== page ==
America and West Indies
December 1696, 1-10

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Institute of Historical Research

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J. W. Fortescue (editor)

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1904

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231-248

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'America and West Indies: December 1696, 1-10', Calendar of State Papers Colonial, America and West Indies, Volume 15: 1696-1697 (1904), pp. 231-248. URL: http://british-history.ac.uk/report.aspx?compid=70876 Date accessed: 18 September 2014.


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Contents

December 1696

Dec. 1.Bill for Assize of Bread read again, voted to be engrossed and sent down to the Representatives. Bill against murder of bastards returned from the Representatives with concurrence, and the Bill against conjuration and witchcraft also returned, with non-concurrence. Vote of the Representatives, as to sending an Agent and an Address to the King to ask for supplies and for restoration of ancient privileges debated, and returned for explanation.
Dec. 2.The private bill as to John Moore's estate voted to be engrossed and sent down to the Representatives. Voted in concurrence with the Representatives that £50 of their arrears of rates be remitted to the town of Dunstable, and that a pension of £5 a year be paid to Abraham Cock, a soldier who has lost an arm in the King's service, and that £50 be allowed to Captain Anthony Checkley for his services as Attorney-General. Bill for Assize of bread returned from the Representatives with concurrence. Bill against murder of bastards passed and enacted. Order for granting a new precinct for support of the ministry in Springfield voted, and sent to the Representatives for concurrence.
Dec. 3.Bill for Assize of Bread passed and enacted. Bill against high treason again read, engrossed, and sent down to the Representatives. A Bill from the Representatives as to sending an Agent and an Address to the King to ask for supplies, restoration of ancient privileges and further additions of power, was read and negatived.
Dec. 4.Three Councillors were sent to the Representatives on the business of despatching an express to England, who returned to report that the Representatives refused further consideration of the former vote sent down by the Council. The order as to the ministry at Springfield returned from the Representatives with concurrence.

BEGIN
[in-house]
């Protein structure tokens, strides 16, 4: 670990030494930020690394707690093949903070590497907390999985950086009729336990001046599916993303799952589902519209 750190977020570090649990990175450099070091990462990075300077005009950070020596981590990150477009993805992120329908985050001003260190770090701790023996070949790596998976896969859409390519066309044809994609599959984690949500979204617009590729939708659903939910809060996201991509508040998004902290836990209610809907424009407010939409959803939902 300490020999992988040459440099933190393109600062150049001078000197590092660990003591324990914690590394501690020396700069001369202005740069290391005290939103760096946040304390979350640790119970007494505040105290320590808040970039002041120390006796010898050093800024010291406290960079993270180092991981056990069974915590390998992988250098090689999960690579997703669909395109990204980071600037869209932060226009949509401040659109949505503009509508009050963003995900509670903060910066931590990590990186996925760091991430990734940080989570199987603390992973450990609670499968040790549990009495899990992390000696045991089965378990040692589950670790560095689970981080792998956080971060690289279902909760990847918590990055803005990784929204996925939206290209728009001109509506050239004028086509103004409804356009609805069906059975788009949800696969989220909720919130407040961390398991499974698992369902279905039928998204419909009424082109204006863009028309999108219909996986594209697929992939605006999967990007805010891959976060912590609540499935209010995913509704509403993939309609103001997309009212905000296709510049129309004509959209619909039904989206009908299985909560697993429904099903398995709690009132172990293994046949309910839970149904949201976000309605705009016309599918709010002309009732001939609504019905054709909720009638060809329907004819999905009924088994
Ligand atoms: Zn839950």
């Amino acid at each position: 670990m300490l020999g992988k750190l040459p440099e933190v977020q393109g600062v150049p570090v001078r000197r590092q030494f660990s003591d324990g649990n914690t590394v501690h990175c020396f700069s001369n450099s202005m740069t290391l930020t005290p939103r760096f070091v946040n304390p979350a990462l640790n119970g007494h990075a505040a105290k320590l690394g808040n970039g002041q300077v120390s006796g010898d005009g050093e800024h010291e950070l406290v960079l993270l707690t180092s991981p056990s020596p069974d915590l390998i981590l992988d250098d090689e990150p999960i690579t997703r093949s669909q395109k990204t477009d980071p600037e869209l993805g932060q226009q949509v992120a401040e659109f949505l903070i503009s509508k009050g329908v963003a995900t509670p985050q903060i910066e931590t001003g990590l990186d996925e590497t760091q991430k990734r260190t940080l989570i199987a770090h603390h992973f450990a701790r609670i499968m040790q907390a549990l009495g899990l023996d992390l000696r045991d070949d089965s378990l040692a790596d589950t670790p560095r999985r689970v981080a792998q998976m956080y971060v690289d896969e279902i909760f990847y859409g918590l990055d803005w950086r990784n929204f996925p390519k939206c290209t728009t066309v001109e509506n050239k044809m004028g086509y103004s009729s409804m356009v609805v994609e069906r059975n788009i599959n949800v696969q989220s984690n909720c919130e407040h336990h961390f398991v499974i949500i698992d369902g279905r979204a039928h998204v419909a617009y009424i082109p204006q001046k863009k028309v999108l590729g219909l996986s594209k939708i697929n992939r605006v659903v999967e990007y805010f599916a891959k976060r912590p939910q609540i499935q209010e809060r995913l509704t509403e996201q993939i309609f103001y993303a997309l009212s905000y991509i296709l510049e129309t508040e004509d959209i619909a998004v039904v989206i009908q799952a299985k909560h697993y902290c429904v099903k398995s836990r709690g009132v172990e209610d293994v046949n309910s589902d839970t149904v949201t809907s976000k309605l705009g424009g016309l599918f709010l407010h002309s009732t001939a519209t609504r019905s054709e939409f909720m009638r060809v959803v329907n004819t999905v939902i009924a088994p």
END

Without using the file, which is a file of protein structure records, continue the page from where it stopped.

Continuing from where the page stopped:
Dec. 5.Bill against high treason returned from the Representatives with concurrence. A Committee appointed to join with a Committee of the Representatives to consider what is necessary to be done in respect to the inhabitants of Port Royal and of other parts of Nova Scotia. Address to the King drawn up and voted. Petition of inhabitants of Wells for remission of rates due from them and for assistance from the troops there quartered in repair of their fortifications, read and granted. [Board of Trade. New England, 48. pp.95–101.]
Dec. 1.440. Minutes of Council of Barbados. Orders as to the guarding of the French prisoners, and for a convoy for the ships bound to North America. [Board of Trade. Barbados, 65. p.168.]
Dec. 1.
Dartmouth.
441. The Mayor of Dartmouth to Council of Trade and Plantations. Our proposals as to Newfoundland are already drawn up and sent to our burgesses Sir Joseph Herne, Knt., and William Hayne, Esquire, to whom I have signified your pleasure therein. Signed, Thomas Floud. ½ p. Endorsed, Recd. 4 Dec., 1696. [Board of Trade. Newfoundland, 3. No. 10.]
Dec. 1.
Plymouth.
442. The Mayor of Plymouth to William Popple. I have received yours of 28th November. (See No. 432.) I shall convene the merchants and others interested in Newfoundland as soon as possible and lay their opinions before you. Signed, John Munyon. ½ p. Endorsed, Recd. 4 Dec., 1696. [Board of Trade. Newfoundland, 3. No. 11.]
Dec. 1.
Treasury
Chambers.
443. William Lowndes to William Popple. Forwarding the presentment of the Commissioners of Customs of 16 November with its enclosures, to be laid before the Council of Trade. ½ p. Endorsed, Recd. 2 Dec., Read 4 Dec., 1696. [America and West Indies, 601. No. 35; and Board of Trade. Proprieties, 25. p.5.]